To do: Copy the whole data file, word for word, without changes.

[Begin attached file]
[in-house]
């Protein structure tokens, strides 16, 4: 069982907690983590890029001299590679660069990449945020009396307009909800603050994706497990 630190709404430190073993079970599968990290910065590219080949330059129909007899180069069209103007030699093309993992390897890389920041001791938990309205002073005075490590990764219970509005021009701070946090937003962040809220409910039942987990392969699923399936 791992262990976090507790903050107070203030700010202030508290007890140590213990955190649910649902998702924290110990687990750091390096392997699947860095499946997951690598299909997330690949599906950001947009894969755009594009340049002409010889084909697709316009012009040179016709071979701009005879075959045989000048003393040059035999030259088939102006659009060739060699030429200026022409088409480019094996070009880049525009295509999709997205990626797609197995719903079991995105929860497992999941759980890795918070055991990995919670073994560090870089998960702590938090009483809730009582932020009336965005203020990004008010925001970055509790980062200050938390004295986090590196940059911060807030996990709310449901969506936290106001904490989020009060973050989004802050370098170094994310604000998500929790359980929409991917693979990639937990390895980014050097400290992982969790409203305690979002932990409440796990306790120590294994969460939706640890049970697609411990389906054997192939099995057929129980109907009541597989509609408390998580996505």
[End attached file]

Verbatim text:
[in-house]
């Protein structure tokens, strides 16, 4: 069982907690983590890029001299590679660069990449945020009396307009909800603050994706497990 630190709404430190073993079970599968990290910065590219080949330059129909007899180069069209103007030699093309993992390897890389920041001791938990309205002073005075490590990764219970509005021009701070946090937003962040809220409910039942987990392969699923399936 791992262990976090507790903050107070203030700010202030508290007890140590213990955190649910649902998702924290110990687990750091390096392997699947860095499946997951690598299909997330690949599906950001947009894969755009594009340049002409010889084909697709316009012009040179016709071979701009005879075959045989000048003393040059035999030259088939102006659009060739060699030429200026022409088409480019094996070009880049525009295509999709997205990626797609197995719903079991995105929860497992999941759980890795918070055991990995919670073994560090870089998960702590938090009483809730009582932020009336965005203020990004008010925001970055509790980062200050938390004295986090590196940059911060807030996990709310449901969506936290106001904490989020009060973050989004802050370098170094994310604000998500929790359980929409991917693979990639937990390895980014050097400290992982969790409203305690979002932990409440796990306790120590294994969460939706640890049970697609411990389906054997192939099995057929129980109907009541597989509609408390998580996505």